Image copyright © by Marcus Trahan


(France, 1991)

Jean-Pierre Jeunet got his start in commercials and music videos, where visuals are everything. He made five films in about a decade, none of which got any distribution in the US, none of them available on DVD, and then he made this one, then City of Lost Children, then Amélie, then A Very Long Engagement. (Somewhere in there he also, unaccountably, made the execrable Alien: Resurrection. I have to assume it was because he needed the money. That’s okay; most artists, from Michelangelo to William Faulkner to Orson Welles have worked for paychecks. I know I have. The key is not to do it too often.) We saw the last three in order, then went back to pick up this one. Taking the four movies together, it’s an interesting evolution, and boy, do I hope Jeunet continues in the direction he’s been going, because it would mean we have some amazing stuff to look forward to.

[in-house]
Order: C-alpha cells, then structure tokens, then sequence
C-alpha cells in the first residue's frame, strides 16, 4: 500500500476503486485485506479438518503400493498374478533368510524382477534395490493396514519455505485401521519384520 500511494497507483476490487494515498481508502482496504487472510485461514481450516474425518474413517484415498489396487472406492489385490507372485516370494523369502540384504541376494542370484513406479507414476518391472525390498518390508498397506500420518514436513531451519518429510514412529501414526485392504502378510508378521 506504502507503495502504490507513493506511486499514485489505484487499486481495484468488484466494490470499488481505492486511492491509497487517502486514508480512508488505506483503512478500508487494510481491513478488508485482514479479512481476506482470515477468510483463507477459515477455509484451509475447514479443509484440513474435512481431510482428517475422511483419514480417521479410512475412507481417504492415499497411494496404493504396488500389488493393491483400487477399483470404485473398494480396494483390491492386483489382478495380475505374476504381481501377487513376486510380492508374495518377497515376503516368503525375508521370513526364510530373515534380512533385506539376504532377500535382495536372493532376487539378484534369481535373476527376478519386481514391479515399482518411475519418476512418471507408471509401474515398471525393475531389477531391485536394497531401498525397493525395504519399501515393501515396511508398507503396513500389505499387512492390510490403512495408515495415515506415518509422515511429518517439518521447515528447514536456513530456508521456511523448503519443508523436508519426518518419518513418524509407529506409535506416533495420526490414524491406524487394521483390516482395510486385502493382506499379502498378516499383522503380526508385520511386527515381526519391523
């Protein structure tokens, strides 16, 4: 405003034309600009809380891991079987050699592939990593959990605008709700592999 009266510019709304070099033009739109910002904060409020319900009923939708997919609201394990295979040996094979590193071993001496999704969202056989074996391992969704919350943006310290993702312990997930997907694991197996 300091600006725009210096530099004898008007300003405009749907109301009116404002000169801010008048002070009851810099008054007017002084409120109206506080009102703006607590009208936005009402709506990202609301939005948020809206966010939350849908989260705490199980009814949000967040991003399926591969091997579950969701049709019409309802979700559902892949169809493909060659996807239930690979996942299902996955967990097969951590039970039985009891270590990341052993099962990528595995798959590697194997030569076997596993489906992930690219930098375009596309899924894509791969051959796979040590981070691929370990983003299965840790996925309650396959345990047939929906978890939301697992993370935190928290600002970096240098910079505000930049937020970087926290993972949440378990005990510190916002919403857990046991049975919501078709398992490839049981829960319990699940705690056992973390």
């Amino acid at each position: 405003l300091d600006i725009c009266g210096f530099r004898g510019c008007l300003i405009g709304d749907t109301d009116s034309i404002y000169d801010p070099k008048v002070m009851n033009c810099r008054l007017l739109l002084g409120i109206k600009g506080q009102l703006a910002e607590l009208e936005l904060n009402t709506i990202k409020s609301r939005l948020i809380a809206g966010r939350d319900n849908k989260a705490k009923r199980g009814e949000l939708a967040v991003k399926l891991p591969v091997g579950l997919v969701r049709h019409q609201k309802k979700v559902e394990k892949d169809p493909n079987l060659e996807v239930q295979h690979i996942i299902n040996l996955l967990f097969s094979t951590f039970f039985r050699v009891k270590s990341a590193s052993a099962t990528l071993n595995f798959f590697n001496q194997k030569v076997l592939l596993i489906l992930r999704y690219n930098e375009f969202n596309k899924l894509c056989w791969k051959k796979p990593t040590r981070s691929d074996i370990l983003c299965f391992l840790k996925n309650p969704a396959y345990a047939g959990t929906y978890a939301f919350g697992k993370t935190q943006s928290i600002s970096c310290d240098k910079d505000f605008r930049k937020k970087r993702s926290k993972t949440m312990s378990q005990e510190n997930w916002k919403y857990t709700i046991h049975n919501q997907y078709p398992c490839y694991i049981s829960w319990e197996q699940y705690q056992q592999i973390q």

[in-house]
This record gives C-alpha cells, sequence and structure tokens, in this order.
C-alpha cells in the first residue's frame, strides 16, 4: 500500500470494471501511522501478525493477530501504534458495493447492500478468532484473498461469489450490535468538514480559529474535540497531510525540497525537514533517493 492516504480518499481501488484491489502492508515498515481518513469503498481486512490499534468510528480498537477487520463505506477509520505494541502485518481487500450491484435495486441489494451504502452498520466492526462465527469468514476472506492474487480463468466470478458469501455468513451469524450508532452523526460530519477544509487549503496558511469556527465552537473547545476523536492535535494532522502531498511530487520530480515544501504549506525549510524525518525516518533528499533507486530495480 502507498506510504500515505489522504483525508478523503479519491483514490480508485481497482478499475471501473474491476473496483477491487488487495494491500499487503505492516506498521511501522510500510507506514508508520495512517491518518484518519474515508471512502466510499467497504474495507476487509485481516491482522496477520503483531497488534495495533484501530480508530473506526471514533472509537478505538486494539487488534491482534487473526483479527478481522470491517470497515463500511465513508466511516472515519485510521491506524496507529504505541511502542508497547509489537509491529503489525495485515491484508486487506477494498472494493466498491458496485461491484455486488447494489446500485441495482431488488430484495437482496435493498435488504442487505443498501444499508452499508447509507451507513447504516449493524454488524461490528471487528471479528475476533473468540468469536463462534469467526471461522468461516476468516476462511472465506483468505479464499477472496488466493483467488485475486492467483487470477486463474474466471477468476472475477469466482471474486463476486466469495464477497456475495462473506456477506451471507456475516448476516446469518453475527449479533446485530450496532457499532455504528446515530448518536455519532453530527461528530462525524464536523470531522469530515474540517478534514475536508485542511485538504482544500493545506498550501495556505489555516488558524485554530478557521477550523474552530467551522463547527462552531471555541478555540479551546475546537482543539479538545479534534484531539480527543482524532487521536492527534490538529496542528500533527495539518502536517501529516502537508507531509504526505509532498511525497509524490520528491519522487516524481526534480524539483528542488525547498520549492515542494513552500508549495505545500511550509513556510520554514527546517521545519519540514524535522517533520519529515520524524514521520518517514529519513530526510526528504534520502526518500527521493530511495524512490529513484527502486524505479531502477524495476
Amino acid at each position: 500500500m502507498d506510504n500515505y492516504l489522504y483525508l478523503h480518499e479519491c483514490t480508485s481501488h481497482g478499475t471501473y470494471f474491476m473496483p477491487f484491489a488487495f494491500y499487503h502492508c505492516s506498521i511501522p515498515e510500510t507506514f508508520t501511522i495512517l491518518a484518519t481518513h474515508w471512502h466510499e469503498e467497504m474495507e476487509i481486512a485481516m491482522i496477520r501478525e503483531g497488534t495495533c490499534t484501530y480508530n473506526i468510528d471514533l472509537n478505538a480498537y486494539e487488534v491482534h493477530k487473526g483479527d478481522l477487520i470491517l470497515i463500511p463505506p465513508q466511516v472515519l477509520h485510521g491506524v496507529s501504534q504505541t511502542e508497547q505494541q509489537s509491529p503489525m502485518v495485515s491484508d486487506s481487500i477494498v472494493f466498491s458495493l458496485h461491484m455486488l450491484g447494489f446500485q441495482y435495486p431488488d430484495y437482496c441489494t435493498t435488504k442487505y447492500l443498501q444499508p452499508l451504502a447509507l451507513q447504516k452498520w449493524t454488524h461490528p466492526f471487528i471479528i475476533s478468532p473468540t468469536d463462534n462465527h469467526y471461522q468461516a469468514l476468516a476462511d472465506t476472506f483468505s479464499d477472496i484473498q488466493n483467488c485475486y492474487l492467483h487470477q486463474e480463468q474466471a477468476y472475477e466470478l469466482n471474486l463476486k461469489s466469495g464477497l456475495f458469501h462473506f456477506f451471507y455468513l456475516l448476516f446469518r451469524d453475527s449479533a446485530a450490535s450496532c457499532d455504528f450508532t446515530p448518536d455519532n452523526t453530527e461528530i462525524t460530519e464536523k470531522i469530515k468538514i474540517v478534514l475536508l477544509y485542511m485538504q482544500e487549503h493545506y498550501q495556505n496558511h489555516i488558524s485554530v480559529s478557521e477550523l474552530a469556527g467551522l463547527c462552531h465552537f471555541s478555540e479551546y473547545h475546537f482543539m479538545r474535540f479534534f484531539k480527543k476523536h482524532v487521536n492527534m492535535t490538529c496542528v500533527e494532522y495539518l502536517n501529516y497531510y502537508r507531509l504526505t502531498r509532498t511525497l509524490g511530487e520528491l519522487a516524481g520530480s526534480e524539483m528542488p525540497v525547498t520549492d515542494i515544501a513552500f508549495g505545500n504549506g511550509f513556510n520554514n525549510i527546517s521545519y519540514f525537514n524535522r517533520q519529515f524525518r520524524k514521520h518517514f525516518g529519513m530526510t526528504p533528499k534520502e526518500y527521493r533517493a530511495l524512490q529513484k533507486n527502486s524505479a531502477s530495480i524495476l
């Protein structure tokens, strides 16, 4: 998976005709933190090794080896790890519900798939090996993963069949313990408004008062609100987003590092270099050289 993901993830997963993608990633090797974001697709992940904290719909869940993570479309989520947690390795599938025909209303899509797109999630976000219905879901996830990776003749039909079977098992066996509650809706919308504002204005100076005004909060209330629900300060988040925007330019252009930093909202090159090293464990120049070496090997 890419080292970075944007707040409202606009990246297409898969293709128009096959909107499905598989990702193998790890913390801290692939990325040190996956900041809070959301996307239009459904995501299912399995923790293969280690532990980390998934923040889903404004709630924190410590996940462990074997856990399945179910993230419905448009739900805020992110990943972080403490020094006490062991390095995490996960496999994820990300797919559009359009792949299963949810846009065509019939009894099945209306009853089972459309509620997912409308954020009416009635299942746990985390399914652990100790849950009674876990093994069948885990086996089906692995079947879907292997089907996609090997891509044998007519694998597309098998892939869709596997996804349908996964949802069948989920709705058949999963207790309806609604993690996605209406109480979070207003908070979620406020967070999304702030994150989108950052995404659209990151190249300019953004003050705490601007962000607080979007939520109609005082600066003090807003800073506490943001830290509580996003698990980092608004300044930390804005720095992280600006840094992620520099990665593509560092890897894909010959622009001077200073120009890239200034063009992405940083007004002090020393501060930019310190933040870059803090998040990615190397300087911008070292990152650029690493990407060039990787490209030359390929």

The first two are startlingly original in their looks, and in many events, which are comic and complicated and often involve wonderful Rube Goldberg-type devices or concatenations of events. Both of them exist in alternate universes. They are audacious, brilliantly designed and lit and imagined … but both of them forgot two things that are really needed: a bit of a plot, and a bit of rooting interest. Delicatessen is about a post-apocalyptic world where nobody has enough food, and a butcher is providing human meat. Old idea (Sweeney Todd, Eating Raoul, The Green Butchers, and that’s just off the top of my head), but handled with wit and Jeunet’s own very weird take on things. But it really has nowhere to go, and though the final scenes are amazing, they don’t add up to anything.

Then he made Amélie, and people started to pay attention, because suddenly he got it right. He got everything right. He throttled down the weirdness and created a Paris that was cleaner and brighter and sweeter than any “real” Paris ever was, and Audrey Tautou created a character I loved instantly and will always love. It is simply one of the best films ever made, and I’m not alone in that estimate: It’s an amazing #29 on the IMDb’s Top 100. A Very Long Engagement was more of the same, not quite as good (it will be hard to match Amélie), but wonderful and touching and inventive. His next project is Life of Pi, due in 2007, and I will be at the head of the line to see it.